Academic journal article International Review of Mission

Doing Pentecostal Civic Engagement in the Squatter Area of Lower Rock Quarry, Baguio City, Philippines

Academic journal article International Review of Mission

Doing Pentecostal Civic Engagement in the Squatter Area of Lower Rock Quarry, Baguio City, Philippines

Article excerpt

Joseph and Elma and their three children are one of the 142 families residing in the squatter area of Lower Rock Quarry who left their small farm in Pangasinan because of poverty. The insufficiency of their livelihood to meet their daily needs forced them to migrate to Baguio City to find a better life. (2) They reside in a small barong barong (shanty house) with seven other families. Joseph works as a scrapper in a shop and Elma usually serves as a housekeeper. Elma was put in touch with the local Pentecostal church when her children came to the feeding

project, a ministry Pentecostal believers had started in the area. Her three children were the first attendees among the 12 children these Pentecostals fed in 2010.

When these Spirit-filled believers started skills and livelihood training to help the most indigent families generate income, Elma joined and became interested in studying the Bible. Through this training, she began to earn money for her family. Joseph and Elma were also one of the 12 couples who took part in the a wedding conducted by the church to assist unwed couples in the area. Through this civic participation, they became church members of the pioneering work in Lower Rock Quarry, serving as staff in feeding the children and managing the small store established by the church.

Literature Review: Context of the Study

Studies reveals that people living in squatter areas, or barong barong, are usually informal and casual workers, and that the women maintain their households without jobs or livelihood. They are the residents of peripheral and low-income settlements who depend greatly on Band-Aid assistance from government and nongovernmental organizations (NGOs) during typhoon seasons. They are, of course, those "homeless" and "illegal setders" who live on the property of landowners, waiting for eviction by police authorities. Presidential Decree Number 772, established 20 August 1975 during the Marcos Administration, states,

Any person who, with the use of force, intimidation or threat, or
taking advantage of the absence or tolerance of the landowner, succeeds
in occupying or possessing the property of the latter against his will
for residential, commercial or any other purposes, shall be punished by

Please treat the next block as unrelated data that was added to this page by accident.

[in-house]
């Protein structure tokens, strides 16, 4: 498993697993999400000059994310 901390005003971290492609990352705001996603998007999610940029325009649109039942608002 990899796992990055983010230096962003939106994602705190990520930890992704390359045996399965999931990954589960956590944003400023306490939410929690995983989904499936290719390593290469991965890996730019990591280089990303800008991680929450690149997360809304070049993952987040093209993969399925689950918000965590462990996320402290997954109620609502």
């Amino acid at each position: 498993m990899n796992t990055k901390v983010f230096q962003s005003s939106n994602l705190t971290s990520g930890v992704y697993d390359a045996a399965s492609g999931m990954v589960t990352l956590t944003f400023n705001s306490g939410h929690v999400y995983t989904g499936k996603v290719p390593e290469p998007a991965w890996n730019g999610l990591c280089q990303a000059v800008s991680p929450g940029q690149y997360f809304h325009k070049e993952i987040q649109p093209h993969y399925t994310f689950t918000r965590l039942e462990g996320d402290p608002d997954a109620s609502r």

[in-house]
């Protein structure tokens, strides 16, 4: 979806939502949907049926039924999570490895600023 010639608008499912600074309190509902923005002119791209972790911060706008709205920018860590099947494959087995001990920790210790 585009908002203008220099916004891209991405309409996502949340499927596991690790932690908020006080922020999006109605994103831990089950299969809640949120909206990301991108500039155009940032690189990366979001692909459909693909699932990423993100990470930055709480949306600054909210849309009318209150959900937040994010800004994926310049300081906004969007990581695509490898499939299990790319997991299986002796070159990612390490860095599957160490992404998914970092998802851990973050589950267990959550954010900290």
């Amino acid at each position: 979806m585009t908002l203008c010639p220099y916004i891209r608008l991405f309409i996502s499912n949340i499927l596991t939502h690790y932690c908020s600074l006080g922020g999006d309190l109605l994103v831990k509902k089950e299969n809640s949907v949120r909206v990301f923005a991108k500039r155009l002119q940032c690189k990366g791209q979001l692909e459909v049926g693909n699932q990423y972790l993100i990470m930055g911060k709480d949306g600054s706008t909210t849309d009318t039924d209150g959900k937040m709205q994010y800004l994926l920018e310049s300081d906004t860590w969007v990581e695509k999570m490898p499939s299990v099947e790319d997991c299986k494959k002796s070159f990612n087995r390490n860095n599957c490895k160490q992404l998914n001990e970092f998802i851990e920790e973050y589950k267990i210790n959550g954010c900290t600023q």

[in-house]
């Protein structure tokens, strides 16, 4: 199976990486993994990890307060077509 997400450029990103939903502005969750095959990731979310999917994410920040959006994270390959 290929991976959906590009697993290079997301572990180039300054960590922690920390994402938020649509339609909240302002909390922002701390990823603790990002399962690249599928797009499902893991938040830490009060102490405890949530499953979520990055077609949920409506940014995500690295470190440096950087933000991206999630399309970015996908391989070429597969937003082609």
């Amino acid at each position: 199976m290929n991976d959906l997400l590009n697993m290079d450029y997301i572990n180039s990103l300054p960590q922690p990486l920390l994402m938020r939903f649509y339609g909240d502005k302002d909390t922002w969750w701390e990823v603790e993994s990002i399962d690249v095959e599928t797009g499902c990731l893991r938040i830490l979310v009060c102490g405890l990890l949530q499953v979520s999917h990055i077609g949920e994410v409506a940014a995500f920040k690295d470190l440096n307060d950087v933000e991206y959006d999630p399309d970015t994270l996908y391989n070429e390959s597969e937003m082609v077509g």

an imprisonment ranging from six months to one year or a fine of not
less than one thousand nor more than five thousand pesos at the
discretion of the court, with subsidiary imprisonment in case of
insolvency.

During Gloria Arroyo's administration, 3.2 billion Pesos were allocated every year for ten years to socialized housing units for illegal settlers. This spending was justified given that according to a report by the Metro Manila Inter-Agency Committee on Informal Settlers, one out of five families was a squatter and there were 544,609 households of informal settlers in Metro Manila, representing 21 percent of the total of 2.6 million households (MMIAC, 1). (3) Costello's question of whether migrants tend to mass in the slum area initially in order to adjust to urban life is worth pursuing. The assumption that migrants flock to urban squatter areas as a necessary entry points to adjust to urban life has certain implications. Squatter areas are disorganized and lack basic government services like electricity and water supply. (4) Social researchers have discovered that migrants are not attracted to the squatter areas, because Filipinos are able to absorb peripheral members of the family, such as servants, lodgers, and extended kin. (5)

Filipino attitudes toward illegal settlers in the Philippines are a mix of apathy and sympathy. Affluent and middle-class Filipinos criticize the government for its lenient implementation of the rule of law and for babying the illegal settlers by allowing them to live in a land funded through the hard work of others. According to Srinivas, in this view, squatter settlement is a mass invasion of private and public properties, a "social evil" that needs to be eradicated without taking seriously the basic question of "adequate housing for all. …

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